Why do they call this "sharing" when it's clearly duplication and distribution? If the person in question had lent her legally bought copy to a friend such that either she or her friend (but never both people) had the one copy, then that would be sharing (like sharing toys or candy bars). But, instead, she clearly produced more copies and distributed them. The low marginal cost and ready availability of song duplication technology is no justification of or defense against either the legal or moral issue of illegal music duplication and distribution. People such as the defendant are clearly not paying their fair share to the folks that make and distribute music and should be fined/jailed for their thievery.
 
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PaperCut
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Intellectual Property

June 23rd, 2009, 12:50 pm

24 songs. That's like one cd. Call it two.What if you shoplifted two CDs? Would you be fined a million dollars?Give me a break. It's just more evidence that the American legal system is a shameful, corrupt coliseum of cruelty and bullying.Intellectual property my ass.
 
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Traden4Alpha
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Intellectual Property

June 23rd, 2009, 1:06 pm

QuoteOriginally posted by: PaperCut24 songs. That's like one cd. Call it two.What if you shoplifted two CDs? Would you be fined a million dollars?Give me a break. It's just more evidence that the American legal system is a shameful, corrupt coliseum of cruelty and bullying.Intellectual property my ass.The "shoplifted two CDs" analogy only applies to the recipients of the copies distributing by the defendant. The defendant, in duplicating and distributing copies of songs, may have "shoplifted" tens, hundreds, or thousands of CDs.
 
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PaperCut
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Intellectual Property

June 23rd, 2009, 4:22 pm

Show me that soembody lost money.Let's bring a court case that says, "The Defendant caused me to lose money. Well, I can't really prove that. I can prove she downloaded two CDs worth of my Genius. So I may have lost money, or I may have just Not Made some money. I want a million dollars for my unsubstantiated non-winnings."If this is what it takes, then I should bring a suit against Foxwoods casino. "I may or may not have lost or non-won money there. I want a million dollars."Anyways, we should find out what the music was. Because if this turns out to be Nickleback, I am going to really pissed off!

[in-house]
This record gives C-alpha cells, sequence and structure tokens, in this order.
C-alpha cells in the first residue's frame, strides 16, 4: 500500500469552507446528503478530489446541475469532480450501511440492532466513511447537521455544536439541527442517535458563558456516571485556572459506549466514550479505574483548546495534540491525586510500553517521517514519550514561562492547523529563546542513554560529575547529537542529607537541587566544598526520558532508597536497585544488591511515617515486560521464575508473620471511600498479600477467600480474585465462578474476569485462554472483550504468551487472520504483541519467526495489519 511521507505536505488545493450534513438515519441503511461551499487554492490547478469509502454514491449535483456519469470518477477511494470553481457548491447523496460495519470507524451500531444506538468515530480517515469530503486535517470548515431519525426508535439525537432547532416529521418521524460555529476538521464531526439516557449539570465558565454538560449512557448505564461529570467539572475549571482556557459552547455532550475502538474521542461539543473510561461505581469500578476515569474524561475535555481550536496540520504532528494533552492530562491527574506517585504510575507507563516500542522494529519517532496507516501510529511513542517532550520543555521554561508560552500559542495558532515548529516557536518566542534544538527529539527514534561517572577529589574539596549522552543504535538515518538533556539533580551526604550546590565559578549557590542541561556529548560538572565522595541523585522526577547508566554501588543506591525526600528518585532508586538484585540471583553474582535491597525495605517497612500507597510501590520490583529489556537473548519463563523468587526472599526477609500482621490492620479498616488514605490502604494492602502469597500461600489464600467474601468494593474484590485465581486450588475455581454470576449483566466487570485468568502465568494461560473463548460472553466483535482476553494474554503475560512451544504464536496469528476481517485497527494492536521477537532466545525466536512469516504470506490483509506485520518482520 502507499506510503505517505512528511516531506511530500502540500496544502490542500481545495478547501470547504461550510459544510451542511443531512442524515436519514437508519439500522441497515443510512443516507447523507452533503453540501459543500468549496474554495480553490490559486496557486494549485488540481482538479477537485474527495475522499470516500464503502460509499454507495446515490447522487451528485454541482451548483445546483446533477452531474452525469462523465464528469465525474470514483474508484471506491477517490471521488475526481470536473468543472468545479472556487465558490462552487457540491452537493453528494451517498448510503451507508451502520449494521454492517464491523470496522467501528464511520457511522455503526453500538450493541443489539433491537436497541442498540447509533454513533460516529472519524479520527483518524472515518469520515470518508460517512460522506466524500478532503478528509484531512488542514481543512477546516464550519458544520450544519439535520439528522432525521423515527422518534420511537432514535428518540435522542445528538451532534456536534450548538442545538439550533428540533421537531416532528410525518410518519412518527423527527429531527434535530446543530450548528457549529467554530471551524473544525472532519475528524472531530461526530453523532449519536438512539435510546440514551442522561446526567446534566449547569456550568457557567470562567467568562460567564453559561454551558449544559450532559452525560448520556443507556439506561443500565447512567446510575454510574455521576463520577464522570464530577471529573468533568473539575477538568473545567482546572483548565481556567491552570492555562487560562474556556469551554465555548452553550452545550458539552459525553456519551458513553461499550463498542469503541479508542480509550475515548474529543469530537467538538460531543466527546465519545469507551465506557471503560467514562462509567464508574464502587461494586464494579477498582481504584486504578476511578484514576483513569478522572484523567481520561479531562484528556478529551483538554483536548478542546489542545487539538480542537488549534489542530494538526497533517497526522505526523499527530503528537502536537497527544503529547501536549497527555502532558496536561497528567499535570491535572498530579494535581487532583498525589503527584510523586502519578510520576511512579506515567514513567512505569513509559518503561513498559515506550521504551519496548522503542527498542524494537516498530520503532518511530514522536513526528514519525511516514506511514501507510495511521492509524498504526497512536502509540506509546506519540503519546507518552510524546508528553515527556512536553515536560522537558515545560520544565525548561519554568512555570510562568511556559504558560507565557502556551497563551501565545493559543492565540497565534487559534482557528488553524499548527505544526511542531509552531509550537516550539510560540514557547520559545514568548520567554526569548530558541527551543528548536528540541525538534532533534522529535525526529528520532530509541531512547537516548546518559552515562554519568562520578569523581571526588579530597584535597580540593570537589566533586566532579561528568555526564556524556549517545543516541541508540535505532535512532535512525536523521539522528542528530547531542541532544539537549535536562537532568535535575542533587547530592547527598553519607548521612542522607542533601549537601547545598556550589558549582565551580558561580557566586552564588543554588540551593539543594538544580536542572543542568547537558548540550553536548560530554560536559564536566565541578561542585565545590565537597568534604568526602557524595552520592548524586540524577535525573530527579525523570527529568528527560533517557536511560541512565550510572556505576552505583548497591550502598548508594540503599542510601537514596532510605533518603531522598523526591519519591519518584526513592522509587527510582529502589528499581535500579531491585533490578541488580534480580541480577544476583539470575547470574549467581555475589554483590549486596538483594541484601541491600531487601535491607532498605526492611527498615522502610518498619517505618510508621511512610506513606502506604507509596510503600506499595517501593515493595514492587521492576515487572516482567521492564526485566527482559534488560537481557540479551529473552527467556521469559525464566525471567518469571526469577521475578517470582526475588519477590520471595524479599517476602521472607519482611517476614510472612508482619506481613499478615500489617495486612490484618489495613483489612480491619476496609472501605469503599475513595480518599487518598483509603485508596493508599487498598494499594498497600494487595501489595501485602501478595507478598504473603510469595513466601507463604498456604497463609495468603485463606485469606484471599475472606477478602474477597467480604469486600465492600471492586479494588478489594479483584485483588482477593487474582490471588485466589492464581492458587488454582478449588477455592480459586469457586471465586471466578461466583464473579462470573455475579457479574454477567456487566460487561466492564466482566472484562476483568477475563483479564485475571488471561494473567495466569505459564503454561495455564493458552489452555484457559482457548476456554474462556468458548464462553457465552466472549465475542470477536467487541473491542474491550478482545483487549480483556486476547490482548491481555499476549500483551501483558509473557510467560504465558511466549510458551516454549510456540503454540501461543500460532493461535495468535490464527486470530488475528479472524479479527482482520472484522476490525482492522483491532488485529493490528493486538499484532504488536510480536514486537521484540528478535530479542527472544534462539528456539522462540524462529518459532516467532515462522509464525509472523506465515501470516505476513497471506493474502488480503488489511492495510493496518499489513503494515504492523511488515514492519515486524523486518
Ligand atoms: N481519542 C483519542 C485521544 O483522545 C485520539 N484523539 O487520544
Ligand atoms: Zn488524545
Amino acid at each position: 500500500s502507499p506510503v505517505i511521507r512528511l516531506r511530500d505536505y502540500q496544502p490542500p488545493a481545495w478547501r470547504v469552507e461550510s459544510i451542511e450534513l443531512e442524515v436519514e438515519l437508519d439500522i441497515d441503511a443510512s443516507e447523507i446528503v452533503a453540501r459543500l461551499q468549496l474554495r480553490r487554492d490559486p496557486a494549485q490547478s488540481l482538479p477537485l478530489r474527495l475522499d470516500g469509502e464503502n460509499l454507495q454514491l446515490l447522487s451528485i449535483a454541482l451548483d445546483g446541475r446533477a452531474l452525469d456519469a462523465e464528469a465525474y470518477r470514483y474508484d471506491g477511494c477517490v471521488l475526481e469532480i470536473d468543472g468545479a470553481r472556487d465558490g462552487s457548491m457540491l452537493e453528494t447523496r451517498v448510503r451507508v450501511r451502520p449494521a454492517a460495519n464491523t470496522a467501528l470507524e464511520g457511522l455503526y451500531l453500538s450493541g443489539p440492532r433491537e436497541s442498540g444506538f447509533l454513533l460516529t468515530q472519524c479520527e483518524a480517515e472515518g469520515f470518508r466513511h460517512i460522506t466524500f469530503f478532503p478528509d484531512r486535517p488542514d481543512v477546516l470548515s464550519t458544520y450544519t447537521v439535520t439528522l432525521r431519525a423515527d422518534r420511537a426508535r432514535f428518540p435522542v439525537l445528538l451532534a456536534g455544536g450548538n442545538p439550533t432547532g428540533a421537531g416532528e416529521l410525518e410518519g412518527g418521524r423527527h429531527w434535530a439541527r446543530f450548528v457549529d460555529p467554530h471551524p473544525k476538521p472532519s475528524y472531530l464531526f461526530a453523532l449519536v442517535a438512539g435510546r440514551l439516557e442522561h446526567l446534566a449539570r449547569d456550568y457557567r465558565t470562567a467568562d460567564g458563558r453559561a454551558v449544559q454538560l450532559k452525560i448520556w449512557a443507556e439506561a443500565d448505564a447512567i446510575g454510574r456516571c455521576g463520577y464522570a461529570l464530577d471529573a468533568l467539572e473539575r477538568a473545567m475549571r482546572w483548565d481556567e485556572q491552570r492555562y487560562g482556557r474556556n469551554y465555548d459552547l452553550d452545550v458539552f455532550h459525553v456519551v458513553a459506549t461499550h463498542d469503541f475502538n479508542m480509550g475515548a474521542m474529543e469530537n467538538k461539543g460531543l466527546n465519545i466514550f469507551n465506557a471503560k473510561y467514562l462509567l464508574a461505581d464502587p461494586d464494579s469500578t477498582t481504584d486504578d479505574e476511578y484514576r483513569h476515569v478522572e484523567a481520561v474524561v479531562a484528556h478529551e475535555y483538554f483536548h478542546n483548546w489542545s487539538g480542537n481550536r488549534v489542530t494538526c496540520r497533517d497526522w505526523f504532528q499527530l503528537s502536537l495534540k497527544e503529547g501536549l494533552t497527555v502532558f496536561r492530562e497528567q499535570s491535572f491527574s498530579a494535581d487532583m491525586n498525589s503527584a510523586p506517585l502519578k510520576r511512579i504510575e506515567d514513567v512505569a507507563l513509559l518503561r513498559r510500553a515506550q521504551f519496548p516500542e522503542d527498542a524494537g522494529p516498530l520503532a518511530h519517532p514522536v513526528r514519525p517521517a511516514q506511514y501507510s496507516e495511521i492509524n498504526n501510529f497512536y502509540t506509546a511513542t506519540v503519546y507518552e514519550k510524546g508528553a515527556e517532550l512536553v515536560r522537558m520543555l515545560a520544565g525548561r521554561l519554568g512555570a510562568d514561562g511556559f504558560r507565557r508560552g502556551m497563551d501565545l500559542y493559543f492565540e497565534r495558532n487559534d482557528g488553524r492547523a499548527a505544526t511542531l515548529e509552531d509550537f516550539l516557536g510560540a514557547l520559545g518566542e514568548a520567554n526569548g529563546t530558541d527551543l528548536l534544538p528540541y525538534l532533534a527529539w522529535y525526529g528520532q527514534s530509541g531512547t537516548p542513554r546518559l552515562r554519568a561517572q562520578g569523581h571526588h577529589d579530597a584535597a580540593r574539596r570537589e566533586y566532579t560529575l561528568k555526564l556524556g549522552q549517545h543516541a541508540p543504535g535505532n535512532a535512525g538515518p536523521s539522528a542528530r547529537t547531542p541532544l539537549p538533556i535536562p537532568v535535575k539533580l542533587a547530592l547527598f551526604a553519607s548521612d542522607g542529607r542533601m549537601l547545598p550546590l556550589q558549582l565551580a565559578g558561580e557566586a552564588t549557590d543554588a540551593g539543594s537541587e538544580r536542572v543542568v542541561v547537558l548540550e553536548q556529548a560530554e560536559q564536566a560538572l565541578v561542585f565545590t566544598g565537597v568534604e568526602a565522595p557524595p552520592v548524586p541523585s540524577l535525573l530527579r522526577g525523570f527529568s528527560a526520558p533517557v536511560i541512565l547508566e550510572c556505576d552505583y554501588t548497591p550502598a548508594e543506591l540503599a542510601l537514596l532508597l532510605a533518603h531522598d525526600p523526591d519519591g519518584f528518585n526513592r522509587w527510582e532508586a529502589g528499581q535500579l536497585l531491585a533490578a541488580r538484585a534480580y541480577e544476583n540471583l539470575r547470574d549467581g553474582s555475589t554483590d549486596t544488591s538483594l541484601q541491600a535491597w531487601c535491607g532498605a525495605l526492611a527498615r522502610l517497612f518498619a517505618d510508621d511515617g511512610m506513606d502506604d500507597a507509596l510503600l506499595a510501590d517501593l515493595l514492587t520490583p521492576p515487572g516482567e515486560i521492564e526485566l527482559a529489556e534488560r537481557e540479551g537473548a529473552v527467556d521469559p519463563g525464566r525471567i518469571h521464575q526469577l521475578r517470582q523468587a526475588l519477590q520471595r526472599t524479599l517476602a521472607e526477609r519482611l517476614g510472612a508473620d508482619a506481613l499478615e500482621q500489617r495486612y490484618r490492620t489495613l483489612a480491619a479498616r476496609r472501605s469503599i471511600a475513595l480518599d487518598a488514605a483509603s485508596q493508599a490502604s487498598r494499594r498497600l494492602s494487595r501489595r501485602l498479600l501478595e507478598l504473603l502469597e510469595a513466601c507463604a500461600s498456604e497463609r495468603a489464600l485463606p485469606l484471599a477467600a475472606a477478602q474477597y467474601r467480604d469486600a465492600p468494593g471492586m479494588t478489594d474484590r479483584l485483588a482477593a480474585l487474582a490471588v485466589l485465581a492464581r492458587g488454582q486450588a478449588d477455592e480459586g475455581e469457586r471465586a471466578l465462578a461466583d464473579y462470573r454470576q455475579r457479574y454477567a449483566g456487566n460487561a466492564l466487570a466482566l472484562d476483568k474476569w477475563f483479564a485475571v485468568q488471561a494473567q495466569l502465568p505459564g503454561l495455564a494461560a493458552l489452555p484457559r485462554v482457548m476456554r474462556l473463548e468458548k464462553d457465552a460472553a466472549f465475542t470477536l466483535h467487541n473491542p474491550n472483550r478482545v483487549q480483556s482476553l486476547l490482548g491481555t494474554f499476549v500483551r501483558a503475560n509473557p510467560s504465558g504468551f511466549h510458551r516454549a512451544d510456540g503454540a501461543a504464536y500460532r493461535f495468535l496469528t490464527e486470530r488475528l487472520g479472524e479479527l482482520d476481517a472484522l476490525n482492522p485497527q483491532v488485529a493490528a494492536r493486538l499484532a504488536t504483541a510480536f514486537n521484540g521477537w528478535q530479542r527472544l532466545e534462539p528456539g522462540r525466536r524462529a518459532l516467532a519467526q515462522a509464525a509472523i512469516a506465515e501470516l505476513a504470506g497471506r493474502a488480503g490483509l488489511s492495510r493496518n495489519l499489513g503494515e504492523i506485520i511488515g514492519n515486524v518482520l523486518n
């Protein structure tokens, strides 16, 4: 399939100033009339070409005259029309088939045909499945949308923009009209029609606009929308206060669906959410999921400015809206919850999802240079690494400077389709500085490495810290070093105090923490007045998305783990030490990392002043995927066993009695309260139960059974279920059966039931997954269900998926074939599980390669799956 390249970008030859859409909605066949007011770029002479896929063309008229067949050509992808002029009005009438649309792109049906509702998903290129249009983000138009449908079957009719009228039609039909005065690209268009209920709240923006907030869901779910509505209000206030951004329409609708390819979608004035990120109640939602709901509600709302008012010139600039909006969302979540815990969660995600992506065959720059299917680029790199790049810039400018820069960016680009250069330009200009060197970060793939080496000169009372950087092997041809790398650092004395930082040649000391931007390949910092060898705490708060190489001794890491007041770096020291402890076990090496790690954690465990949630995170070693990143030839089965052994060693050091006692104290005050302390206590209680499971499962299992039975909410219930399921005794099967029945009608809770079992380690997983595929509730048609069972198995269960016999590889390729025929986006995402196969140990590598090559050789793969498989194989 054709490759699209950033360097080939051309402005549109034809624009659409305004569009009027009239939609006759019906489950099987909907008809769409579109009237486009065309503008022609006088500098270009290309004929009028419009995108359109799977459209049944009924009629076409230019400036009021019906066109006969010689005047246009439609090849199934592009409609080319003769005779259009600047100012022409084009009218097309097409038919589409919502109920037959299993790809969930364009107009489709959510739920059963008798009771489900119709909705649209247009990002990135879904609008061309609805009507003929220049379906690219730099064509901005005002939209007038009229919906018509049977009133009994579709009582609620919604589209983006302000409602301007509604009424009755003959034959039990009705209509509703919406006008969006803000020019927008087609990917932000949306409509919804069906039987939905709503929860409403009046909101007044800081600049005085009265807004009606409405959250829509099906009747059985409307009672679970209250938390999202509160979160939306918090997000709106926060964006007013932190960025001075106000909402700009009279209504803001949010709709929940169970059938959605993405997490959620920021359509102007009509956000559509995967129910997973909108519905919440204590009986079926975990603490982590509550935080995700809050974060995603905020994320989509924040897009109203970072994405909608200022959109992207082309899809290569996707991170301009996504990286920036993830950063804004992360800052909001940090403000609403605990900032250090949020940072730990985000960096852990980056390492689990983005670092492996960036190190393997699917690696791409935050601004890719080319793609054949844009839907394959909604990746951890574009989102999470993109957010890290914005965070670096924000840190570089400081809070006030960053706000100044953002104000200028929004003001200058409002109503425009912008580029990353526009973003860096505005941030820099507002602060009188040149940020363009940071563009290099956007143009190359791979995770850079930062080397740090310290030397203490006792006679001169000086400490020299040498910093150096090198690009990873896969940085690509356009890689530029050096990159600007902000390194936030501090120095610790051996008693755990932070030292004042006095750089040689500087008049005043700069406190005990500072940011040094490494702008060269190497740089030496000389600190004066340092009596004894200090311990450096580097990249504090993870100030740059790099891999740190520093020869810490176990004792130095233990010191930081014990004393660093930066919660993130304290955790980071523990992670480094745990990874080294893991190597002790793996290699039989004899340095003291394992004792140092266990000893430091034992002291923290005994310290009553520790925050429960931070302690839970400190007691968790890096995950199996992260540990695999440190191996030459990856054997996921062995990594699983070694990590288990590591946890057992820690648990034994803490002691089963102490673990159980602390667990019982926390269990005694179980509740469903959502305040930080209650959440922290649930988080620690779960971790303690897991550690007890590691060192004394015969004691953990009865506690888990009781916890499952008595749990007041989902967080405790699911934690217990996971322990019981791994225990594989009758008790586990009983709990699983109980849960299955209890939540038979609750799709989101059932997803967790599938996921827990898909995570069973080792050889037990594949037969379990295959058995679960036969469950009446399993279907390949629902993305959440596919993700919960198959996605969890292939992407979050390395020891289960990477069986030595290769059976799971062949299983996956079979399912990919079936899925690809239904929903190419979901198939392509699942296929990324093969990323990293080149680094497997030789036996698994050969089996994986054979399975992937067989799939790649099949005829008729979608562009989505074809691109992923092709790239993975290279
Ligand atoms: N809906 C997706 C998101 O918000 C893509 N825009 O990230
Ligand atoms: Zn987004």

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Traden4Alpha
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Intellectual Property

June 23rd, 2009, 7:42 pm

The award, which does seem excessive to me (but then I wasn't in the courtroom), is tied to statutory damages rather than compensatory damages. The justification of such high levels of damages comes from a combination of likely total damages in the case of willfully unjust activities, the creation of strong disincentives for future misbehavior, and "send-a-message" example making. For example, an industrial polluter or negligent product maker might be forced to pay damages that are much higher than those created by the specific act but that reflect a broader pattern of miscreant behavior or that serve as a significant disincentive to future misbehavior. The large award in this trial and the previous one suggests that the defendant seemed guilty of much more than a one-time theft of 24 songs (one article about the case cites alleged duplication and distribution of a total of 1702 songs).
 
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PaperCut
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Intellectual Property

June 23rd, 2009, 8:02 pm

Fine, but what about Nickleback? They just suck.
 
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Traden4Alpha
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Intellectual Property

June 23rd, 2009, 8:11 pm

QuoteOriginally posted by: PaperCutFine, but what about Nickleback? They just suck.Indeed! In that case, the listening public should be able to sue Jammie Thomas-Rasset for making such material available on the internet.In the case of Nickleback, it's too bad that file "sharing" isn't really like other types of sharing because then downloading a song would REMOVE the song from the internet.